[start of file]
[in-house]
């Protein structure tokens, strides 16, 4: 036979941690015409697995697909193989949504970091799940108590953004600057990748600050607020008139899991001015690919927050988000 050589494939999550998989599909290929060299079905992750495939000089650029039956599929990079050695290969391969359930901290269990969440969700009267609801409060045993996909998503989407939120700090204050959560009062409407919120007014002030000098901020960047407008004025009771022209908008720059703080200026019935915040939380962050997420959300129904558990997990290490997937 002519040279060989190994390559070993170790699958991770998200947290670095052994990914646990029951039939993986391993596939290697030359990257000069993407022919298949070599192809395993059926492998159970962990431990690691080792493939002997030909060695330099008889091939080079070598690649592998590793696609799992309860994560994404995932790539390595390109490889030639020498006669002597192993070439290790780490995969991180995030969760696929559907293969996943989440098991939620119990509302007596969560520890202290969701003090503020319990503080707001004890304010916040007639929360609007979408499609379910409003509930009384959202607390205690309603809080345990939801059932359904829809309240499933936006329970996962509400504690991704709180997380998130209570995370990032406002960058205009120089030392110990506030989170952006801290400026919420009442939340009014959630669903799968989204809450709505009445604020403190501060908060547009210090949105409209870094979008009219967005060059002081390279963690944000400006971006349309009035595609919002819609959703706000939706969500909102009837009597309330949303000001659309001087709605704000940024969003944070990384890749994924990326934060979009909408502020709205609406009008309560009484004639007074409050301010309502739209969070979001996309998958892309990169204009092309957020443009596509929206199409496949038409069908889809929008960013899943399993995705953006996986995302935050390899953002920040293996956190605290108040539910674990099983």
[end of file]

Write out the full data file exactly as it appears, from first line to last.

[in-house]
């Protein structure tokens, strides 16, 4: 036979941690015409697995697909193989949504970091799940108590953004600057990748600050607020008139899991001015690919927050988000 050589494939999550998989599909290929060299079905992750495939000089650029039956599929990079050695290969391969359930901290269990969440969700009267609801409060045993996909998503989407939120700090204050959560009062409407919120007014002030000098901020960047407008004025009771022209908008720059703080200026019935915040939380962050997420959300129904558990997990290490997937 002519040279060989190994390559070993170790699958991770998200947290670095052994990914646990029951039939993986391993596939290697030359990257000069993407022919298949070599192809395993059926492998159970962990431990690691080792493939002997030909060695330099008889091939080079070598690649592998590793696609799992309860994560994404995932790539390595390109490889030639020498006669002597192993070439290790780490995969991180995030969760696929559907293969996943989440098991939620119990509302007596969560520890202290969701003090503020319990503080707001004890304010916040007639929360609007979408499609379910409003509930009384959202607390205690309603809080345990939801059932359904829809309240499933936006329970996962509400504690991704709180997380998130209570995370990032406002960058205009120089030392110990506030989170952006801290400026919420009442939340009014959630669903799968989204809450709505009445604020403190501060908060547009210090949105409209870094979008009219967005060059002081390279963690944000400006971006349309009035595609919002819609959703706000939706969500909102009837009597309330949303000001659309001087709605704000940024969003944070990384890749994924990326934060979009909408502020709205609406009008309560009484004639007074409050301010309502739209969070979001996309998958892309990169204009092309957020443009596509929206199409496949038409069908889809929008960013899943399993995705953006996986995302935050390899953002920040293996956190605290108040539910674990099983």